18th June 2014
It may not seem that way to him, but the Bank of England Governor Mark Carney needs to be careful he doesn’t develop a little bit of a credibility problem on interest rates.
First we had forward guidance which gave businesses, savers (to their extreme annoyance) and borrowers a great deal of security about the future direction of interest rates i.e. staying low for longer. It was announced in August 2013 and many people thought it relied on unemployment dipping to 7%. It was thought interest rates would remain low until 2016.
Then it was dropped – sort of – because unemployment fell to near and then recently below 7%. Now of course the quality of those jobs, rates of pay, levels of self-employment and under employment required nuance, but surely Mr Carney and the MPC could have appreciated some of that in advance.
(For example, the Wall Street Journal blog has dubbed foward guidance as worthless guidance)
Then there is the booming property market – up ten per cent in a year – but still so London centric as to have some mortgage experts suggesting that much of the rest of the UK is still in the early stages of recovery. At the extreme, Northern Ireland is up about 2% on the year and has only started to recover.
So what is a Governor to do? Well, at the Mansion House last week Carney suggested that the interest rate decision was in the balance. Cue speculation of rises early next year, or even late this year. Sky News suggested he had upstaged the Chancellor George Osborne, who, for his part, suggested the Bank could get new powers to restrict mortgages.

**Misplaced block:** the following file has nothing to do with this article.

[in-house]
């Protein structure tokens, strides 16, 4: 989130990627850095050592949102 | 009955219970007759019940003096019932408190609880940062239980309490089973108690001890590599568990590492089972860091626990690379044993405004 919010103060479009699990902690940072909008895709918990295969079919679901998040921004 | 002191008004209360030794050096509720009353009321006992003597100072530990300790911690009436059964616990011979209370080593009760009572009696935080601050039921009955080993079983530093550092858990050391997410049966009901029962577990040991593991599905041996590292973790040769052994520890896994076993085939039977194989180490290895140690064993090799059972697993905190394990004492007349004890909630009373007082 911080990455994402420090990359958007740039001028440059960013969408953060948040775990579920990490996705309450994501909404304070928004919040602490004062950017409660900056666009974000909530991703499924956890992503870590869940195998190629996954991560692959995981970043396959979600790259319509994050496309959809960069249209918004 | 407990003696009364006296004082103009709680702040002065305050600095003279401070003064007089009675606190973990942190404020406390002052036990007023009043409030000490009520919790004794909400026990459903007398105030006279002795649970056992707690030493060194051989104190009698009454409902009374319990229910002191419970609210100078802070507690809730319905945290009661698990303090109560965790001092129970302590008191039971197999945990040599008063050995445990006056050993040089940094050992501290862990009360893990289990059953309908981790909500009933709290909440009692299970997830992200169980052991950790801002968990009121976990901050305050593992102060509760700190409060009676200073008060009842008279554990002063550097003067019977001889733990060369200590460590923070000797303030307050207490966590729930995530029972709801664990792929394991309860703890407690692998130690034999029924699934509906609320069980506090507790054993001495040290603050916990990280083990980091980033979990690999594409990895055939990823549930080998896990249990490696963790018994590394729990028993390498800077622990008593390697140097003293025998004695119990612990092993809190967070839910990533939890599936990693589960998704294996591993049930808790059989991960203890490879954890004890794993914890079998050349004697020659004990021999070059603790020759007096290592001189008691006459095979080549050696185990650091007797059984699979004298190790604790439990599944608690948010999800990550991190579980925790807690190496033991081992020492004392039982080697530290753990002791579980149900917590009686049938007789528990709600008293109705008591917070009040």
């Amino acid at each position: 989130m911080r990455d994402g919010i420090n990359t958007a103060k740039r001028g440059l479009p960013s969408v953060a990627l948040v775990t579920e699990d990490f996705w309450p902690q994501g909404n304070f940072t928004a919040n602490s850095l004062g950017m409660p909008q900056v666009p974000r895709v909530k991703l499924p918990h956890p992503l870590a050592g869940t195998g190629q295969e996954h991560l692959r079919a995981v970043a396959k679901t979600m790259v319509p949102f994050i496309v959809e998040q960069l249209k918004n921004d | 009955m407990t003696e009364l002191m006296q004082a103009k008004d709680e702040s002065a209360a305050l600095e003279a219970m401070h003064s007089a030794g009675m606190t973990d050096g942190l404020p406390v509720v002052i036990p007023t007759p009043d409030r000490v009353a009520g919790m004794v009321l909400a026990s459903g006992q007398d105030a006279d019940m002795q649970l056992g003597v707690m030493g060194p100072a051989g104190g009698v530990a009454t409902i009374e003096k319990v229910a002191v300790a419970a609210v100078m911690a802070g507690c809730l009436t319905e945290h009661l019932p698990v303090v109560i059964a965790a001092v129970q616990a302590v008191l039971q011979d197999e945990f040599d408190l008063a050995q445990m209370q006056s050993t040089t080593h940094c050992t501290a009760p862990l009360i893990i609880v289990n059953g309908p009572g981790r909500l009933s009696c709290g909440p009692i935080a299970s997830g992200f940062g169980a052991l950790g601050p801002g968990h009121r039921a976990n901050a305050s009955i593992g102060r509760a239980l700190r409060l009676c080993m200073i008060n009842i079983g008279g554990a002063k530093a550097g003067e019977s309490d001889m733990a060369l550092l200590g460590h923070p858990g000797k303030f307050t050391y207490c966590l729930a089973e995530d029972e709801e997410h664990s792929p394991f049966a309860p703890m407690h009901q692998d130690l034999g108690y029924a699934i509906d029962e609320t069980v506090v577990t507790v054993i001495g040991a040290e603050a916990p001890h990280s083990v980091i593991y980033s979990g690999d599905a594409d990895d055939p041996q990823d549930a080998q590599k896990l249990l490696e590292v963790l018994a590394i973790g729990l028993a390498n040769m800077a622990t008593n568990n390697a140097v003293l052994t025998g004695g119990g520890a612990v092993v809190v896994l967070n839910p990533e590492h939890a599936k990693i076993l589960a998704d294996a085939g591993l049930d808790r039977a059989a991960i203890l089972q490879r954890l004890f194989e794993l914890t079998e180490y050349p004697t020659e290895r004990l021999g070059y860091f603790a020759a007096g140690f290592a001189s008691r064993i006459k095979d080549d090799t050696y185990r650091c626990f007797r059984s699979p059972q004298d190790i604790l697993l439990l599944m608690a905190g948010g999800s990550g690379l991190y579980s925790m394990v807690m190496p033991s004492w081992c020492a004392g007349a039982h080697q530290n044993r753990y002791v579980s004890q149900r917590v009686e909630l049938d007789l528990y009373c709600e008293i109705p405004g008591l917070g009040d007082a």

Actually, maybe the words did just that anyway. In the mortgage trade press, it was reported that fixed rate mortgages were on the rise and could rise further as Mortgage Strategy reported due to the speeches.
Small rises were expected, but many experts said we were looking at a ‘normal’ interest rate environment sooner rather than later.
So therefore, bad news for borrowers, not so good news for business, though actually a better economy would probably balance small rises in rates, and finally, finally, better news for savers. As for markets, most commentators suggested that a small rise or two would be manageable both for stocks and fixed interest with a decent tactical asset allocation.
Now we learn that inflation is 1.5% measured by CPI at least. The minutes of the last Bank meeting show unanimity for holding rates at their historic low. The Bank or at least the room where the Monetary Policy Committee meets remains a dovecote.
Perhaps no-one will mind if the economy continues to improve, and we avoid – perhaps in a year’s time – a big interest rate shock but see a gradual return to normality. If the Bank uses other clever measures and not just interest rates to calm the housing market it will certainly deserve plaudits.
But it feels as the current chopping and changing in tone isn’t helping very much. The Bank and Mr Carney may be straining its credibility and that is surely a very important policy tool to lose.